Charlotte prepares for national spotlight as the Joe Clyde Daniels murder trial begins

Posted at 5:59 PM, Jun 02, 2021
and last updated 2021-06-02 19:39:14-04

CHARLOTTE, Tenn. (WTVF) — The Joe Clyde Daniels murder trial begins in Charlotte Thursday afternoon, thrusting the small Dickson County town into the national spotlight.

The only thing close to rush hour traffic in Charlotte is the lunch line at Wall's BBQ. But even that food serving line isn't in a big hurry. "Charlotte’s been a sleepy little town," said James Boyd Wall, owner of the meat and three. "Country atmosphere."

That will all change Thursday, when Wall's BBQ gets to be a fly on the wall of the biggest trial this town has ever seen. "It’s on everybody’s mind, it’s in everybody’s mouth, everybody wants to talk about it," said Alonna Wall, a server at the restaurant.

Charlotte citizens haven't just been spectators, most of the town searched for little Joe Clyde Daniels when he first went missing April 4, 2018. "I think everyone’s just on edge and we want to know what happened," said Alonna.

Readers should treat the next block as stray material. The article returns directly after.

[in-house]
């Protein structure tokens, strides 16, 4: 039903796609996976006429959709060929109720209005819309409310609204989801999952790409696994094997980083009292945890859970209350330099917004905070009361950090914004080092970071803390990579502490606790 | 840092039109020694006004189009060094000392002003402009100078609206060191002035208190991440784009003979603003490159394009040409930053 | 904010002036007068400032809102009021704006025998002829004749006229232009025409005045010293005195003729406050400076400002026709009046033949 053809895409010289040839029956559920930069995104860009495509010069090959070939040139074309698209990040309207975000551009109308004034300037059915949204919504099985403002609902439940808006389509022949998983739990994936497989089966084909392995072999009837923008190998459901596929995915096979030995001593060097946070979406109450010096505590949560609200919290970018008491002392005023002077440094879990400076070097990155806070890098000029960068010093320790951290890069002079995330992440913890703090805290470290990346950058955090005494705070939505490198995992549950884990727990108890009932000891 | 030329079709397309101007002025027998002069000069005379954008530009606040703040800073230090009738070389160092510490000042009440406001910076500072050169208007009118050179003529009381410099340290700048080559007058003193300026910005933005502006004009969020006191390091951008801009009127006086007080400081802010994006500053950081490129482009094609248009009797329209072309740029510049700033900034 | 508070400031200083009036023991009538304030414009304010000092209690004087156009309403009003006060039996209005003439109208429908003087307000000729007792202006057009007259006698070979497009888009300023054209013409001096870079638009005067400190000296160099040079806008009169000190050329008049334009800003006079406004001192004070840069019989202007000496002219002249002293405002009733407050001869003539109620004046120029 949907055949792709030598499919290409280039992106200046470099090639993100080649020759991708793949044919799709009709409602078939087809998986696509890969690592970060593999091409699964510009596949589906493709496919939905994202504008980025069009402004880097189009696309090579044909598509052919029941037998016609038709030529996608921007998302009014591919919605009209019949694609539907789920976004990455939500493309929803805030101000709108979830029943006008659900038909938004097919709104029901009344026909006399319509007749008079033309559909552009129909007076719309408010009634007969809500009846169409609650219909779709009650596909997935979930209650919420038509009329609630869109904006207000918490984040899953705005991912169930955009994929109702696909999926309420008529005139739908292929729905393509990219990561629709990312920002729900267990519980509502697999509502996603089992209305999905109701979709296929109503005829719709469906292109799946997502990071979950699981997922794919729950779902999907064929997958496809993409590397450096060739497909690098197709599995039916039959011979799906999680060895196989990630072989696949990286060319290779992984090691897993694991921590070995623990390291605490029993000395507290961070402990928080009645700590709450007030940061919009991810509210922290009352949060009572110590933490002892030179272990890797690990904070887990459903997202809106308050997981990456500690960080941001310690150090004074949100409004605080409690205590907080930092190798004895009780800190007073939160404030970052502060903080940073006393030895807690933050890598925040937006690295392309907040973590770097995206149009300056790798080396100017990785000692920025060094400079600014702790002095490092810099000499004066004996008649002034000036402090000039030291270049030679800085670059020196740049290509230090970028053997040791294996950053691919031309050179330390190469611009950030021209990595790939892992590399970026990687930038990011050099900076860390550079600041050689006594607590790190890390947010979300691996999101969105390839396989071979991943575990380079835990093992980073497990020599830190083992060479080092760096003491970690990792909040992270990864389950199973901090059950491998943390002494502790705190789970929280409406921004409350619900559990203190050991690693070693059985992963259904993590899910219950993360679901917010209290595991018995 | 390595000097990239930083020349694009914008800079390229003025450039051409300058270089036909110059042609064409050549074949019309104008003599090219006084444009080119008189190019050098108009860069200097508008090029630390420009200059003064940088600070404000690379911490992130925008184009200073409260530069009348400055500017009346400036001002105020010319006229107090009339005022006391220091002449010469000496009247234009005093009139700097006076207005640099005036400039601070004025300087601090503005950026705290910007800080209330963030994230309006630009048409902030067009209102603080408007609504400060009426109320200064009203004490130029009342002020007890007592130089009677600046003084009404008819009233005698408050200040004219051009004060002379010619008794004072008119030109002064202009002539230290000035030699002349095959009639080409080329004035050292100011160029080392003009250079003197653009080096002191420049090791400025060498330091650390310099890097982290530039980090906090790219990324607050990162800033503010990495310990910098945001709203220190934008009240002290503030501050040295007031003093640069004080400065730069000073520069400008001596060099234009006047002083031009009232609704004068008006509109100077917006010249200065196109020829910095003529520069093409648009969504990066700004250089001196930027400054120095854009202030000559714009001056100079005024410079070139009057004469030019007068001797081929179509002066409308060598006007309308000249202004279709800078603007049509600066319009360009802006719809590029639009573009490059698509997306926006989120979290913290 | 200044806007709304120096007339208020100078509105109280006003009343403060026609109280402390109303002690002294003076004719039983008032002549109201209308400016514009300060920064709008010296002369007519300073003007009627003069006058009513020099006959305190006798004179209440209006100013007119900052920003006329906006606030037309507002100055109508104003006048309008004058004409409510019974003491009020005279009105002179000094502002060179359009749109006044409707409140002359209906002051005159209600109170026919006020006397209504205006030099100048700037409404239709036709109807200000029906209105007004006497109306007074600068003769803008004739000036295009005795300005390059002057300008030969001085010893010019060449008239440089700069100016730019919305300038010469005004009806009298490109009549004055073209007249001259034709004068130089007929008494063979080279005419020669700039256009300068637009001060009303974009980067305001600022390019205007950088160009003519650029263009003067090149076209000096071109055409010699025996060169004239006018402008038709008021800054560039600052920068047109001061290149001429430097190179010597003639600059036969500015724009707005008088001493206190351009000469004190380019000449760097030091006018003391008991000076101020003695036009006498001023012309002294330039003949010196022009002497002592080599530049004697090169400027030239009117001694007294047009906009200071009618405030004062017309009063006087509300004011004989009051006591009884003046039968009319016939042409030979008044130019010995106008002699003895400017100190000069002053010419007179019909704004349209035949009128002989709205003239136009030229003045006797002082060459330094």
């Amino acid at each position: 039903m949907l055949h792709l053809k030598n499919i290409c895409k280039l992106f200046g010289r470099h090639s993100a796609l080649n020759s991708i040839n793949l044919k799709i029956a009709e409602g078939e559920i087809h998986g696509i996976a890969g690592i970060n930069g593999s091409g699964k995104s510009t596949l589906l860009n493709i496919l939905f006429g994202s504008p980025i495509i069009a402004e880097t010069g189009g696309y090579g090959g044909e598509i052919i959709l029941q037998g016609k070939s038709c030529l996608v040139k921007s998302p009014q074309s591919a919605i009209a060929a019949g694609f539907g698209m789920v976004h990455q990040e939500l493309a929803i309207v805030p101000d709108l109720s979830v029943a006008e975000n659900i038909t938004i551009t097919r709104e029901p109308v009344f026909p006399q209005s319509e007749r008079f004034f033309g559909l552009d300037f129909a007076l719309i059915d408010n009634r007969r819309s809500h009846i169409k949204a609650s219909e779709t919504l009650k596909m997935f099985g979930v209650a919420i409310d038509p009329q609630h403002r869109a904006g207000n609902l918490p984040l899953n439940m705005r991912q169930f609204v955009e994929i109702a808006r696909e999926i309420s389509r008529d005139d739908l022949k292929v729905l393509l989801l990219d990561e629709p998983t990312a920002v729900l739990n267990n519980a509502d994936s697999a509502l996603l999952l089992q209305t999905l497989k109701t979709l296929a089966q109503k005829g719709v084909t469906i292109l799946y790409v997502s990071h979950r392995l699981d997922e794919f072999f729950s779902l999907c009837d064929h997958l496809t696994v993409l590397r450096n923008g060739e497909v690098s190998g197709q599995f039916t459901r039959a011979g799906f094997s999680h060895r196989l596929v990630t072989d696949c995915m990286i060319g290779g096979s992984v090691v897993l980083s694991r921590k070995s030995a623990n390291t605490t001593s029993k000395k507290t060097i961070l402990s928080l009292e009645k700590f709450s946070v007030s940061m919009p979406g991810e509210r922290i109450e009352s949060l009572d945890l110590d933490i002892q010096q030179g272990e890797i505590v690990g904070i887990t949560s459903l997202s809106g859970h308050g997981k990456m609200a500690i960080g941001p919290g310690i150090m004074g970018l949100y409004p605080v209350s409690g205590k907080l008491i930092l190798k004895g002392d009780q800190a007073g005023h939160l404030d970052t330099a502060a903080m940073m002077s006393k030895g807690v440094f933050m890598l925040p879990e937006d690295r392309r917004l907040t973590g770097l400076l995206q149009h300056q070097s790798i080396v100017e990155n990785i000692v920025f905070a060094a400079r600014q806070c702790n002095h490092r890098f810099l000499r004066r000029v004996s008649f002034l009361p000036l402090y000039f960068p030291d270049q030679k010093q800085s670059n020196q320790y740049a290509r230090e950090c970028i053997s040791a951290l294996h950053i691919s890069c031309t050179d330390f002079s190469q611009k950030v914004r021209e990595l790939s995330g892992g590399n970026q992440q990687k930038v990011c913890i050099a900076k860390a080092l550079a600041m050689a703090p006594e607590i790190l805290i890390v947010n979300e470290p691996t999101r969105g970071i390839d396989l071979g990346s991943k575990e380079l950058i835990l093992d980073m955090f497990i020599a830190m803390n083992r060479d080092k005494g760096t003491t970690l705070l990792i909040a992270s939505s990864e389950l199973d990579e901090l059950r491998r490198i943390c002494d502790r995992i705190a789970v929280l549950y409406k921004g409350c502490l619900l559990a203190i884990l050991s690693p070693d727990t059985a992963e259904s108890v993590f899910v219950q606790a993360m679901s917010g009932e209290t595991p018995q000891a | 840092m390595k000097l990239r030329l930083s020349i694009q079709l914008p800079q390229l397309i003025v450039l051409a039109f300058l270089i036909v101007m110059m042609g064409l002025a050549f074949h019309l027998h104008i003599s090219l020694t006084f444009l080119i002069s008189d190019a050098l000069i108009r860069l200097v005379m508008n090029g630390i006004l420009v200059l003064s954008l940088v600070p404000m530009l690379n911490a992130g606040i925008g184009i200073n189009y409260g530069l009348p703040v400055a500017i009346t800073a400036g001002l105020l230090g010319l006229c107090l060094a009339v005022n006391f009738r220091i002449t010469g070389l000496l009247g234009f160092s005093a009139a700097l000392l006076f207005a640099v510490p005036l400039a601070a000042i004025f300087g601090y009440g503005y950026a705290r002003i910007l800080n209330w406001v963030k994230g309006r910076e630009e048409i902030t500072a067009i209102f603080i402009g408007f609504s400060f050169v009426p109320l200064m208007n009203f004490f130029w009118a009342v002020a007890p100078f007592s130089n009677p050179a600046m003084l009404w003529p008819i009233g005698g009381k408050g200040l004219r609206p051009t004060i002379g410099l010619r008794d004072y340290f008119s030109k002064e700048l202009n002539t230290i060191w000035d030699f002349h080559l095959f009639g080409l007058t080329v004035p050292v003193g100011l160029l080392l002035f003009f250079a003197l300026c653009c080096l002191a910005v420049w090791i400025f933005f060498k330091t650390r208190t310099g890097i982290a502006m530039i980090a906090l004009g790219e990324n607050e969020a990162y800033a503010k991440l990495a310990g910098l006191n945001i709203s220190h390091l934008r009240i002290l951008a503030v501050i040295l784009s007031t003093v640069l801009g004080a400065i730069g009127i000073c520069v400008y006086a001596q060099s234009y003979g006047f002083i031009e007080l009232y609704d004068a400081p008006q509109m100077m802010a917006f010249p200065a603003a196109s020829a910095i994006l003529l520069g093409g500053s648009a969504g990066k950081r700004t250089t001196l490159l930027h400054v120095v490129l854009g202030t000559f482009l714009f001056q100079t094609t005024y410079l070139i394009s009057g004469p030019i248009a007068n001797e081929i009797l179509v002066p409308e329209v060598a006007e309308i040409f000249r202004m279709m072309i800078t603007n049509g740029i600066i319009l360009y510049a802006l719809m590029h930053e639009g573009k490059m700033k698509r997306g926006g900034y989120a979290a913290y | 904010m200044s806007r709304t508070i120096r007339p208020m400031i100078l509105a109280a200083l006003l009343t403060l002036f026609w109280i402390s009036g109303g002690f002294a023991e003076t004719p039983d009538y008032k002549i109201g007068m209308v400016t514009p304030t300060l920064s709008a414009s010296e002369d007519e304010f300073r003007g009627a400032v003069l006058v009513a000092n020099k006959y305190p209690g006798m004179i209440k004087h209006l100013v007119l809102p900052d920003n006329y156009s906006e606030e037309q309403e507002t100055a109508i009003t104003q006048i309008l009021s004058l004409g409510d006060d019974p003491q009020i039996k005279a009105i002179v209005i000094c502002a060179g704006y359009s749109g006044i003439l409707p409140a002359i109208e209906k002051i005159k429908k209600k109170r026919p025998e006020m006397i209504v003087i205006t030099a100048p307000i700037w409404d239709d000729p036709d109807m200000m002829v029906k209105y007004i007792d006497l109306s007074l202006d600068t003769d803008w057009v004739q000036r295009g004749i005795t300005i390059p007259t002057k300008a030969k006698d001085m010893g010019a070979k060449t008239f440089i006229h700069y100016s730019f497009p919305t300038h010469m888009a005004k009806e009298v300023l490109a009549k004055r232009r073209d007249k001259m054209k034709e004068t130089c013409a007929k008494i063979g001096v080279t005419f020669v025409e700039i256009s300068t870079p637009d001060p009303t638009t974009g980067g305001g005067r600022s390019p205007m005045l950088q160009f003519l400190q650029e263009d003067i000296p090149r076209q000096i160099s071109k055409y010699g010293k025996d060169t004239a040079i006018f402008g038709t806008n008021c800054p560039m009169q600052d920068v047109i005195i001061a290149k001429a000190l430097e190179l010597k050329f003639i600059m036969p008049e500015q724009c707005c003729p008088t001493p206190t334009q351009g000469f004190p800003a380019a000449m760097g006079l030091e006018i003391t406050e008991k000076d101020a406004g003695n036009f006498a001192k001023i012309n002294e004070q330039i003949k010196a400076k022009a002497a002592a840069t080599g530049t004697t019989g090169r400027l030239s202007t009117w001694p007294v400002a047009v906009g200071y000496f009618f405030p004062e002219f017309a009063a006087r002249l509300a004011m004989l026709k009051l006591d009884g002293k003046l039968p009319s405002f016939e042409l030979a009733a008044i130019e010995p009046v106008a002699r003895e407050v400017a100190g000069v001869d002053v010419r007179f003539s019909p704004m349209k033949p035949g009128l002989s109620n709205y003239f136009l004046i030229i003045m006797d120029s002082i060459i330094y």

Residents here have been folloing every twist and turn since -- including the arrest of Joe Clyde's father Joseph for murder. "Because he confessed twice and then he said his wife did it, so a lot of going around in circles," she said.

The population of Charlotte is just under 2,000 people, and it may feel like that number doubles, between all of the reporters and the people interested in this trial, coming to the courthouse to watch. "Really tugs at the heart of people,' said James.

But the town's moment on the national stage could have its bright spots, at least for business. "We’re excited to see new people and hear about the process and how it’s going," said Alonna.

The family decided to double the restaurant's dining room when they learned the new Dickson County Justice Center was opening right across the street. "We knew it was coming and that was the plan," she said.

But even more than the rush of customers, the Walls are hoping for answers so this community can start to heal. "It’s just one of those things that happened that never should have happened in Dickson County," said James.